Mining Apprenticeship Opportunities to Bridge the Refrigeration Gap
|Rajan Rajendran | V.P., System Innovation Center and Sustainability
Emerson Commercial & Residential Solutions
This blog summarizes an article from our most recent E360 Outlook, entitled “Apprenticeship Opportunities.” Click here to read it in its entirety.
Through our E360 Outlook magazines and E360 Forums, my colleague Bob Labbett and I have talked at length about the growing technician shortage facing our industry; it’s something we refer to as the refrigeration gap. After facilitating many conversations with stakeholders to address this challenge, we have formed the basis of a solution that focuses on four key areas: awareness, recruitment, training and retention. But we are always looking for creative ways to achieve these objectives.
A recent announcement by the Trump administration about doubling the budget of the federal apprenticeship program piqued our curiosity. Not only were we largely unaware of the program, we were intrigued about its potential for addressing our industry’s technician shortage. To learn more, we put two summer interns at The Helix to work on researching feasibility of the program. Here’s what we dug up.
Relatively low HVACR participation
After poring through the Department of Labor’s (DOL) apprenticeship section of their website, one of the first things we discovered was that HVACR participation in the program was quite low. While there were more than 200,000 active participants in Registered Apprenticeship (RA) programs in 2016, HVACR only accounted for 3,135 of these. Electricians topped this list with 41,489 active apprentices. We quickly realized that our industry has a runway of opportunity that is largely untapped.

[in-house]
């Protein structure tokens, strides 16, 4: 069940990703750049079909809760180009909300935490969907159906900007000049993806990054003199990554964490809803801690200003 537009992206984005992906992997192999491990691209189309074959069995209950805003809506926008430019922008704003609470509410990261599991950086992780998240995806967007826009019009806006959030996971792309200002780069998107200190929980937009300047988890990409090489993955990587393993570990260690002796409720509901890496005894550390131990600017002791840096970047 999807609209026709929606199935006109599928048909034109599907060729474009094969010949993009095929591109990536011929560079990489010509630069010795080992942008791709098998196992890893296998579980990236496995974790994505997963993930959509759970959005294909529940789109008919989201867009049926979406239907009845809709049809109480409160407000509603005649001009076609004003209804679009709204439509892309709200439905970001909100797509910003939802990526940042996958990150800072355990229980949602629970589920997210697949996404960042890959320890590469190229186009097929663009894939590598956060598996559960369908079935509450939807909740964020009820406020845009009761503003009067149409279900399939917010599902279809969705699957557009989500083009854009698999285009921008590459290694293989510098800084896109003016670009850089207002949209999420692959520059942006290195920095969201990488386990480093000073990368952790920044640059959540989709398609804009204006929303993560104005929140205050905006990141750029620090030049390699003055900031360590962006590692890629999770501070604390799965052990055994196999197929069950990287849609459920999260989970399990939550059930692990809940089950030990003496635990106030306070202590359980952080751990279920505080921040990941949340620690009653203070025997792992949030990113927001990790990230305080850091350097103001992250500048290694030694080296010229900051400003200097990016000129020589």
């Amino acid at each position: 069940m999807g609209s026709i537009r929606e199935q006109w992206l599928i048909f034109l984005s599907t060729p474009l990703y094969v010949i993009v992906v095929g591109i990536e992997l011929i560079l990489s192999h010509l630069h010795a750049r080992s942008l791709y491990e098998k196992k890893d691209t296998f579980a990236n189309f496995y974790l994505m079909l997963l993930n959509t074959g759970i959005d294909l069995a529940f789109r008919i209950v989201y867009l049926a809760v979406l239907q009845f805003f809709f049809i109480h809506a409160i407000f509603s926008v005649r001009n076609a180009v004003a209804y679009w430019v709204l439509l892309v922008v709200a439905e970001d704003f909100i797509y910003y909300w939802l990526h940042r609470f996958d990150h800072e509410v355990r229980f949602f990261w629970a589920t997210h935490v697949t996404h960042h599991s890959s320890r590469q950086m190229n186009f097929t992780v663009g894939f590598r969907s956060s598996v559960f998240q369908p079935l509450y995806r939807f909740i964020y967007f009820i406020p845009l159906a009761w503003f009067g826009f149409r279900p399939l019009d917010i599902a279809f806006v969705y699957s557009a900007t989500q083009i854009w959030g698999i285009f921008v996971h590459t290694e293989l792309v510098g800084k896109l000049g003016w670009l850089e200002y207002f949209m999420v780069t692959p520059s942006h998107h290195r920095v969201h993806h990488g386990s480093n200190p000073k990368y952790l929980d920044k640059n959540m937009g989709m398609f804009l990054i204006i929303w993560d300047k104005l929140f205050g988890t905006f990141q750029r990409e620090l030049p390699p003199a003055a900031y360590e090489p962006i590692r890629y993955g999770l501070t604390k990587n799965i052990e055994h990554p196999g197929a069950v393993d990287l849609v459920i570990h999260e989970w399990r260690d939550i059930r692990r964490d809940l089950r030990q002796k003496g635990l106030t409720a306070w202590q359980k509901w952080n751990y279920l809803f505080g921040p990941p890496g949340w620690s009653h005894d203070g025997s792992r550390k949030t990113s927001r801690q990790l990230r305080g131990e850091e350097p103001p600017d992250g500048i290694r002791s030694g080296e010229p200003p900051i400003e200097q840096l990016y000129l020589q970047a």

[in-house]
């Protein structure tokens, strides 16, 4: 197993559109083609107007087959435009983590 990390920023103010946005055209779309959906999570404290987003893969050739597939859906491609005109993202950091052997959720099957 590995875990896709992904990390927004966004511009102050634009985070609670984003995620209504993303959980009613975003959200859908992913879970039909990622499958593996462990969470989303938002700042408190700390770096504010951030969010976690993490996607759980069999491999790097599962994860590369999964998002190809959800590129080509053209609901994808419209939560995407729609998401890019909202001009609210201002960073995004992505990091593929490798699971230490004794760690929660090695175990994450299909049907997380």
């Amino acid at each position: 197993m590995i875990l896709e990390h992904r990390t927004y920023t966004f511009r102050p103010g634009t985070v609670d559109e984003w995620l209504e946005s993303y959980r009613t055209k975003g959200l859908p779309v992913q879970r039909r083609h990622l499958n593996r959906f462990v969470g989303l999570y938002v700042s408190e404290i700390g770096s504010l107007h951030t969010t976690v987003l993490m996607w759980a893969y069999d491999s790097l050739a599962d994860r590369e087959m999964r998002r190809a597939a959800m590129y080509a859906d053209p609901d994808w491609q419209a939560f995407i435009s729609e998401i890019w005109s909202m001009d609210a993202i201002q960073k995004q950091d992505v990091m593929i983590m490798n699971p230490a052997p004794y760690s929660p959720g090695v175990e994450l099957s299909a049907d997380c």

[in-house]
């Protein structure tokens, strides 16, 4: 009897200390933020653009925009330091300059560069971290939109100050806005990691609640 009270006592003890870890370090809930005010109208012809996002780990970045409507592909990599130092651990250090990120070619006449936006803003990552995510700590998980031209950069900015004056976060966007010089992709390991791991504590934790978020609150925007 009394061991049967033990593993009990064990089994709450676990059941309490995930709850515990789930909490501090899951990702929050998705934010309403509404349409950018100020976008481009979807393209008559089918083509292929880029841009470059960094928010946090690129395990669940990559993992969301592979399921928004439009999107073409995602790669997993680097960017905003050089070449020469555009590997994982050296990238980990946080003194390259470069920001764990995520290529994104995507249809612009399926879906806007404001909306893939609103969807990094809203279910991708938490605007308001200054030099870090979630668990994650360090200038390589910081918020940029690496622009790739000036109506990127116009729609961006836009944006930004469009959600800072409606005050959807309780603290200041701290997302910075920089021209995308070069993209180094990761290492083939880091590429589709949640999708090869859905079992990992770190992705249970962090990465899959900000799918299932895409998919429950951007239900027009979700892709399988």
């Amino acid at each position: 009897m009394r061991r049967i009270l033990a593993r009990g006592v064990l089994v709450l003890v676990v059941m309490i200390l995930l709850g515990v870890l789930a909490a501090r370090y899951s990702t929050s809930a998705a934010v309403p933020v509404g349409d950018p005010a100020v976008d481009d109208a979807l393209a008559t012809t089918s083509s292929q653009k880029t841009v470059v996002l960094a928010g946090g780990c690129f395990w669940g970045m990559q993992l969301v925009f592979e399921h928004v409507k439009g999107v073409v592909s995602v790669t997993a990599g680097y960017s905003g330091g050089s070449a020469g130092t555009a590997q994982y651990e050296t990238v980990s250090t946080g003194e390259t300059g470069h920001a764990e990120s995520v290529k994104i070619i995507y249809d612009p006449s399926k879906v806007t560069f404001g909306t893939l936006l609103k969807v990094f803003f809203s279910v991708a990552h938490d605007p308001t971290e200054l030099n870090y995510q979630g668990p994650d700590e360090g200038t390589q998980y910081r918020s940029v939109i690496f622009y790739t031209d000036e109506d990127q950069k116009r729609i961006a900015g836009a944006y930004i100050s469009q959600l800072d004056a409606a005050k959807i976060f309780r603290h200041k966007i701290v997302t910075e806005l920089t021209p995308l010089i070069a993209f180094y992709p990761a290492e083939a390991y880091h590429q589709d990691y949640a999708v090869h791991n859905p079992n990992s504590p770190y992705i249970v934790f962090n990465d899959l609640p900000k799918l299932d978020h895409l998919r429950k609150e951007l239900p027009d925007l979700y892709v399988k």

Federally funded, state operated
Another key fact we uncovered about the program is that “the Office of Apprenticeship (OA) works in conjunction with independent State Apprenticeship Agencies (SAAs) to administer the program nationally.” What this means is that RA programs are enacted at the state level after meeting the DOL’s apprenticeship standards. What’s more, an individual employer, group of employers, or an industry association can also sponsor an RA program, sometimes in partnership with a labor organization.
Technical schools and colleges play a vital role
The OA is also focused on helping educators build college-to-career pipelines in a variety of occupations through the Registered Apprenticeship College Consortium (RACC). RACC is a national network of post-secondary institutions, employers, unions and associations working to create opportunities for apprentice graduates who may want to further enhance their skills by completing an associate’s or bachelor’s degree.
Even high school-level vocational institutions and career centers can get involved in pre-apprenticeship programs to help students explore career opportunities and become an apprentice while they’re still in high school.